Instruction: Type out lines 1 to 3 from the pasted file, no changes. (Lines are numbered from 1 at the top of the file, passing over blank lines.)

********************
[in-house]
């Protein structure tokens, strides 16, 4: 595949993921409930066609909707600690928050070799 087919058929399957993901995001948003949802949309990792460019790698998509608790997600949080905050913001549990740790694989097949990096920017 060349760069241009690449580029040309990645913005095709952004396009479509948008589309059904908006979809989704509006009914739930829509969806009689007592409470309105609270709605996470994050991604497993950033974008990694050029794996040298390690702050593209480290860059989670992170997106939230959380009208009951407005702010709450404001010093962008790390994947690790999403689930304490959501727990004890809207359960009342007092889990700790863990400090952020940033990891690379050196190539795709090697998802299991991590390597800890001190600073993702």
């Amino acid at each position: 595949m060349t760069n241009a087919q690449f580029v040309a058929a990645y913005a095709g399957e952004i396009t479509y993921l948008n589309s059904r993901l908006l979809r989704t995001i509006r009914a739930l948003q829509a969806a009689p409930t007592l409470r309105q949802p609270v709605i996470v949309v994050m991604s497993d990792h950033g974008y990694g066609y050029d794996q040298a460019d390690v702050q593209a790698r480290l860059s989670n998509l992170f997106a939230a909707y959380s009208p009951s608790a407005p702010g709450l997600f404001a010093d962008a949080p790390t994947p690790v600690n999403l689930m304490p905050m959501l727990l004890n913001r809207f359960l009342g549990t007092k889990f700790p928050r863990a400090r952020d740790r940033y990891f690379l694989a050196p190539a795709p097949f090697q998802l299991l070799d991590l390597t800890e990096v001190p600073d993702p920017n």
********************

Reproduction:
[in-house]
């Protein structure tokens, strides 16, 4: 595949993921409930066609909707600690928050070799 087919058929399957993901995001948003949802949309990792460019790698998509608790997600949080905050913001549990740790694989097949990096920017 060349760069241009690449580029040309990645913005095709952004396009479509948008589309059904908006979809989704509006009914739930829509969806009689007592409470309105609270709605996470994050991604497993950033974008990694050029794996040298390690702050593209480290860059989670992170997106939230959380009208009951407005702010709450404001010093962008790390994947690790999403689930304490959501727990004890809207359960009342007092889990700790863990400090952020940033990891690379050196190539795709090697998802299991991590390597800890001190600073993702």
């Amino acid at each position: 595949m060349t760069n241009a087919q690449f580029v040309a058929a990645y913005a095709g399957e952004i396009t479509y993921l948008n589309s059904r993901l908006l979809r989704t995001i509006r009914a739930l948003q829509a969806a009689p409930t007592l409470r309105q949802p609270v709605i996470v949309v994050m991604s497993d990792h950033g974008y990694g066609y050029d794996q040298a460019d390690v702050q593209a790698r480290l860059s989670n998509l992170f997106a939230a909707y959380s009208p009951s608790a407005p702010g709450l997600f404001a010093d962008a949080p790390t994947p690790v600690n999403l689930m304490p905050m959501l727990l004890n913001r809207f359960l009342g549990t007092k889990f700790p928050r863990a400090r952020d740790r940033y990891f690379l694989a050196p190539a795709p097949f090697q998802l299991l070799d991590l390597t800890e990096v001190p600073d993702p920017n």